Scientific Training Program
The Canadian Museum of Nature has a diverse and important team of science experts. Our research mission is to conduct and foster research in the field and the laboratory based on natural-science collections. Our area of expertise is species discovery, including work in the Arctic, and takes place in mineralogy, palaeobiology, botany and zoology.
One of our main goals is to enhance scientific expertise. To be most effective with this challenge, we have a scientific training program that includes opportunities for young experts at the undergraduate, graduate and post-doctoral levels. The program also includes support for students and experts who plan to visit the national collections to further their investigations.
The following are the candidates who are participating in the program for 2017–2018:
Hanna Dorval is from Thunder Bay, Ontario, where she studied forestry at Lakehead University. She recently received a bachelor of science with honours, specializing in forest health and protection. She has a particular interest in lesser-known forest biota such as carnivorous plants, fungi, algae and especially lichens. She is returning to Lakehead in September to begin an M.Sc. in forestry. Her proposed project includes the collection, identification and research of local lichen populations. The scientific training program at the museum will provide Hanna with the most current techniques for studying algae and lichens, which will be useful in her studies.
Pamela Iraheta Muniz
Since her childhood in El Salvador, Pamela Iraheta Muniz has had an interest in geology, which led her to study Earth Sciences at Carleton University, where she is currently a fourth-year student. Pamela's main interests lie in geochemistry and mineralogy. During an internship at the museum, Pamela became aware of our extensive collections, including Martian meteorites and a sample from the moon. This summer, she will receive basic training in mineral research and collection management, which will prepare her for her undergraduate thesis: studying the origin of garnet- and ruby-bearing mantle xenoliths from Pailin, Cambodia.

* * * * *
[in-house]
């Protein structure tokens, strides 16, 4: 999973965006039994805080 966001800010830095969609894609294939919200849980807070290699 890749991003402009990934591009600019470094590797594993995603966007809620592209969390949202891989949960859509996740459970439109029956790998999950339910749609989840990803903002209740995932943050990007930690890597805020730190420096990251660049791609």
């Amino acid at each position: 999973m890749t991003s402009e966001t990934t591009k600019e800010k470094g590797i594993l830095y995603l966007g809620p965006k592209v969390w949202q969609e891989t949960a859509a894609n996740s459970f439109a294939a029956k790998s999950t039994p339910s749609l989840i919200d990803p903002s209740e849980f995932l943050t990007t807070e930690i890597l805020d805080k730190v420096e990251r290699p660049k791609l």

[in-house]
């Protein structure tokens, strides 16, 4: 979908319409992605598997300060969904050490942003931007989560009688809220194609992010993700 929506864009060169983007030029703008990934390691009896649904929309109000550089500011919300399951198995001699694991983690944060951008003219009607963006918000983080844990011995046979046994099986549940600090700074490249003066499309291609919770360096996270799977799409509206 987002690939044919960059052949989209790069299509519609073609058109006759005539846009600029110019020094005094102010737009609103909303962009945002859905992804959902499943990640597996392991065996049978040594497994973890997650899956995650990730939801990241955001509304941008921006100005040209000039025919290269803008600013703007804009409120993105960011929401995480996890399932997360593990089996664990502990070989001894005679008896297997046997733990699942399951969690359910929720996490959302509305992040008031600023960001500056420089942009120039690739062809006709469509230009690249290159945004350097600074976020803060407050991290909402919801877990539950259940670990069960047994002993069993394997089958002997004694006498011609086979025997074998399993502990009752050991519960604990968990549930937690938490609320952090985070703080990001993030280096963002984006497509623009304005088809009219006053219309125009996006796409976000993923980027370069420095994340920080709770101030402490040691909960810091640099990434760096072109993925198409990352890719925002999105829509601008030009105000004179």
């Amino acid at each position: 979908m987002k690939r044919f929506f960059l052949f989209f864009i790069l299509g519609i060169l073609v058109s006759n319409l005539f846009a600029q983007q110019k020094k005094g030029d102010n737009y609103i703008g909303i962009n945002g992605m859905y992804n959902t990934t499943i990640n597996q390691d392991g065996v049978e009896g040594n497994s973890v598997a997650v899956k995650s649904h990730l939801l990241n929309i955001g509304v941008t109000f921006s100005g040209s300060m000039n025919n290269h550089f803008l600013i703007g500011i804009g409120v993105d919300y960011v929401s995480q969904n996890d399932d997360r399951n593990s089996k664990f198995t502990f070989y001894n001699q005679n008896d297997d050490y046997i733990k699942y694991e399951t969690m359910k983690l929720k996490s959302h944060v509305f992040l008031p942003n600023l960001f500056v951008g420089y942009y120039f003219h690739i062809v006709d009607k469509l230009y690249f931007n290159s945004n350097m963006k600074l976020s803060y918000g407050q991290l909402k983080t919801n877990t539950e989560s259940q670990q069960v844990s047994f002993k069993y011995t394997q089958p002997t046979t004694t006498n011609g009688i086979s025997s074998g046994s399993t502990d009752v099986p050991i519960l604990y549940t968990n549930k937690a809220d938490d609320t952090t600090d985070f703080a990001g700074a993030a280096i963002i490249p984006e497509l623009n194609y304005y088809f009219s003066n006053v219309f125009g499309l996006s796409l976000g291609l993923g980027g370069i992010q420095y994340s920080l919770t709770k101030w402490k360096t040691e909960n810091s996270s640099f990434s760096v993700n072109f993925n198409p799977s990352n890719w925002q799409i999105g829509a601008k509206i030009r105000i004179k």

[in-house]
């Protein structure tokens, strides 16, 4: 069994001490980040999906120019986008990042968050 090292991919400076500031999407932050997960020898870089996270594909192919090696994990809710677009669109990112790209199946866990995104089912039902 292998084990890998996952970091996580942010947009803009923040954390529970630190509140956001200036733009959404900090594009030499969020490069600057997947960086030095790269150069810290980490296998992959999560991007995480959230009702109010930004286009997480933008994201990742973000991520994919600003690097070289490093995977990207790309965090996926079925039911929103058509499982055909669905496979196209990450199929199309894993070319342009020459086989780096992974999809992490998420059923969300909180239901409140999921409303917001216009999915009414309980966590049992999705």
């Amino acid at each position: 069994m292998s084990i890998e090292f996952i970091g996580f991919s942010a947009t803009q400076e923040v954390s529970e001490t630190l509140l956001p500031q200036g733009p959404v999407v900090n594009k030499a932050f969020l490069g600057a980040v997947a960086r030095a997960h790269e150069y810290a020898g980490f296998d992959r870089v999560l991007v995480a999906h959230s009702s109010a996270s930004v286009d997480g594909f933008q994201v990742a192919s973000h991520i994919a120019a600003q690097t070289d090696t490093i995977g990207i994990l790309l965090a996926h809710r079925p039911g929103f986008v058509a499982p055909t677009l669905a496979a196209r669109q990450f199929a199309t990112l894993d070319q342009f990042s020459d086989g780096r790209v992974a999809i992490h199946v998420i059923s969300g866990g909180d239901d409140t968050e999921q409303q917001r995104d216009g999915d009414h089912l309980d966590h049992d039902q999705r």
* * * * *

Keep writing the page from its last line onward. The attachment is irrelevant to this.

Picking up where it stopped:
Christina Jenness was born and raised in Ottawa, where she spends her spare time participating in community events and reading books. She has a bachelor of anthropology from Carleton University, an advanced diploma in Applied Museum Studies from Algonquin College, and an Ontario Museum Association Award for Merit. In her preparation for a job in the museum world, Christina recently completed a collections internship at the Royal Ontario Museum. At the Canadian Museum of Nature, she will be a part of the Invertebrate Collections team, where she will learn more about natural sciences in general, as well as natural-history-collections management.
John Dawson Ketchen is joining the vertebrate collections from Fleming College, Ontario, where he is currently completing a Fish and Wildlife Technician program. He previously graduated from Laurentian University, where he completed a B.Sc. (Honours) in Vertebrate Zoology, with a final-year project on modelling population genetics of small mammal fleas in Algonquin Provincial Park. Dawson has excellent taxonomic skills that he acquired from museums while working on sizeable fluid-preserved bird and lamprey collections. His training will involve every aspect of the cataloguing process of the museum's bird and fish collections, including digitization.
Marisa Livius is a fourth year student at Carleton University who is majoring in vertebrate palaeobiology. She will be training with the Palaeobiology Section at the Canadian Museum of Nature. Her training will focus on the fossil collections and will include curatorial support to the National Fossil Collection; 3D scanning; 3D printing; digitization of specimen records, condition reports and related documentation; conventional photography of specimens and the basics of conservation and repair of fossil specimens.
Born and raised in Ottawa, Teresa Neamtz will be graduating from Algonquin College's Library and Information Technician Program in June 2017. She already holds a bachelor of arts and a bachelor of education from Brock University. Teresa has always had a strong interest in history and the arts, now extended to science through the museum's training program; she hopes to work in special libraries that maintain unique or unusual collections. Through her training, Teresa will contribute to an international biodiversity-literature-digitization consortium. She will also assist in the cataloguing of new library acquisitions and the basic management of the integrated library system while providing reference services.